One of the most striking observations about personal overdose stories are the subtle differences that makes the experience of addiction unique for each individual. People fall prey to addiction and experience drug overdose whether they have had a healthy family life and loving attentive parents or a splintered childhood overshadowed by abuse or abandonment.
The stereotypical image of inner city life as the perpetuator of addiction is being shattered by media coverage of drug overdose fatalities of people from every sector of society including the most impoverished, religious, morally bankrupt, affluent and educated. Like many people who suffer from addiction, Rob grew up in an upper middle class family that held him to high academic and behavioral standards. The offspring of immigrant parents with a mother from Seoul, Korea and a father from Heidelberg, Germany, his signature effect became centered around the fact that his eyes were not as round as his peers in school.
Since he had no siblings and suffered from an obvious lack of friends, according to Rob, his parents overcompensated by buying anything and everything he could ever have wanted. Still, Rob’s desire for acceptance by his peers led him down the substance abuse path which he said crippled him emotionally. Years of drug cycling followed that included the use of benzodiazepines, psychedelics, amphetamines, cocaine, ecstasy, prescription opioids, methamphetamines and heroin. Needless to say, drug overdose also became a big part of Rob’s personal overdose story.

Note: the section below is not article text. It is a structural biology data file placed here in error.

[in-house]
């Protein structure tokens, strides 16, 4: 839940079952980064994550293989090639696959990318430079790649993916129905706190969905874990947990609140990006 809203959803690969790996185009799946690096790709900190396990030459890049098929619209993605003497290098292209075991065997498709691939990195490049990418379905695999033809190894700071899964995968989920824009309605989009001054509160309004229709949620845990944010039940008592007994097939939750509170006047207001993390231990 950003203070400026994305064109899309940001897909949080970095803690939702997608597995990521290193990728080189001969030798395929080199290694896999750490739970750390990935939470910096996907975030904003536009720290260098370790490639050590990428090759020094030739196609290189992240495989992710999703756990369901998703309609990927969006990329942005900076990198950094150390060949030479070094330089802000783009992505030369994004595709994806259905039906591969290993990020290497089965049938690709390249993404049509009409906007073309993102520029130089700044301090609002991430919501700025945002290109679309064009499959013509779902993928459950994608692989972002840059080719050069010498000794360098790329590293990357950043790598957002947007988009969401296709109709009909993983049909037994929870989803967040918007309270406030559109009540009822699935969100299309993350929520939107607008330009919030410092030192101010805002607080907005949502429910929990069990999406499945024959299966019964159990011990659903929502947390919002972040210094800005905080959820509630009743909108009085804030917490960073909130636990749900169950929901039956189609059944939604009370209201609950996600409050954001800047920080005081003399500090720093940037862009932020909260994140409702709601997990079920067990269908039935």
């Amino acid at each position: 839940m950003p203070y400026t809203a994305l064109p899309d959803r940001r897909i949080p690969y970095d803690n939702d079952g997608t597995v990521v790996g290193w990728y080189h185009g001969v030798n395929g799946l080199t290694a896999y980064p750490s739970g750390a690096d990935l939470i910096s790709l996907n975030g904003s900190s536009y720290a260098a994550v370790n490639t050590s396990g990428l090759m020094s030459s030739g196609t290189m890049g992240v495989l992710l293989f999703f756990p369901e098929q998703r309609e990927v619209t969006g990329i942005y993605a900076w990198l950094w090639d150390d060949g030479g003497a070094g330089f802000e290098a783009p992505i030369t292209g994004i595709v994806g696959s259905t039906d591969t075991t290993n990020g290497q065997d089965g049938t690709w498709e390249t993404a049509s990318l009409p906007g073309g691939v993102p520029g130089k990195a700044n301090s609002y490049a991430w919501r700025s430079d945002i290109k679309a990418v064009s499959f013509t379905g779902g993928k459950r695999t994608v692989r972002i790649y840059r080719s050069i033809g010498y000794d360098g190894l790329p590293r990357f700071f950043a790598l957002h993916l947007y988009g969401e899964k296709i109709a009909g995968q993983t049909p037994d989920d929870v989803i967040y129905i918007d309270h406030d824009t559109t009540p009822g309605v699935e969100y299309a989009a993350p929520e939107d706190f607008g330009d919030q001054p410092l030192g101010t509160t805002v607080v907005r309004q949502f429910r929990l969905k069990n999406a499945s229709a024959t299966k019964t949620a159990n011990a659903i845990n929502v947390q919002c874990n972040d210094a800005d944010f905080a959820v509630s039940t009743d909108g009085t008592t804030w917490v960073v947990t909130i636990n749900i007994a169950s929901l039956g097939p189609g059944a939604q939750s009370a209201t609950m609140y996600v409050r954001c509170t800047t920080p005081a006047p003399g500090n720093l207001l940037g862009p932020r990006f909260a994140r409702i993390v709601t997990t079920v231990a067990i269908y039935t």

According to Rob, he had first-hand experience of the suffering and loss caused by addiction. Apart from his own experience with drug overdose, it also claimed the life of his friend, Ian at 26 years of age, his girlfriend Lucie was found dead in an abandoned building at the age of thirty and, Amy, his wife died in his arms from a drug overdose at the age of 27.
The turnaround for Rob came when he finally decided to face the truth about his condition. He said, “When I was able to be honest I knew, deep down that recovery hadn’t worked because I did it my way, not the way it was suggested to me. So, I called a rehab center and restarted my journey to self-discovery.” This journey led him to sobriety and a newfound respect for himself that he had been seeking through years of drug abuse.
Out of these tragic overdose stories, many recovering addicts like Rob work to encourage people in addiction to seek help, to never give up and share their stories of loss or triumph with others struggling with addiction. What recovering addicts often recognize and try to communicate is that more lives could be saved from the horrors of addiction if substance abuse was treated as the disease that it is. Making treatment the first step rather than the last resort could make a significant impact in the lives of the 135,000 Americans that die annually as a direct result of drug abuse.
One way that the friends of families of addicts can break the cycles of addiction and help save the lives of siblings, spouses, friends and lovers is to stage a drug intervention. Studies show carefully planned and executed drug interventions have a 95% success rate of getting people into treatment programs. Drug interventions are also cathartic for families of addicts who also need help to cope with the pain and fears caused by the addiction. Because drug interventions are emotionally charged events, the help of a professional interventionist can be extremely effective in maintaining order and keeping the main reason for the intervention in focus. The interventionist will also accompany the addict to the treatment facility if they decide to accept help after the meeting. The services of a professional counselor or interventionist is equally important if treatment is declined and consequences must be presented for refusing help. The ultimate goal of any drug intervention is to make the transition from addiction to recovery as easy and effortless as possible so that the person can write their own victorious addiction story.
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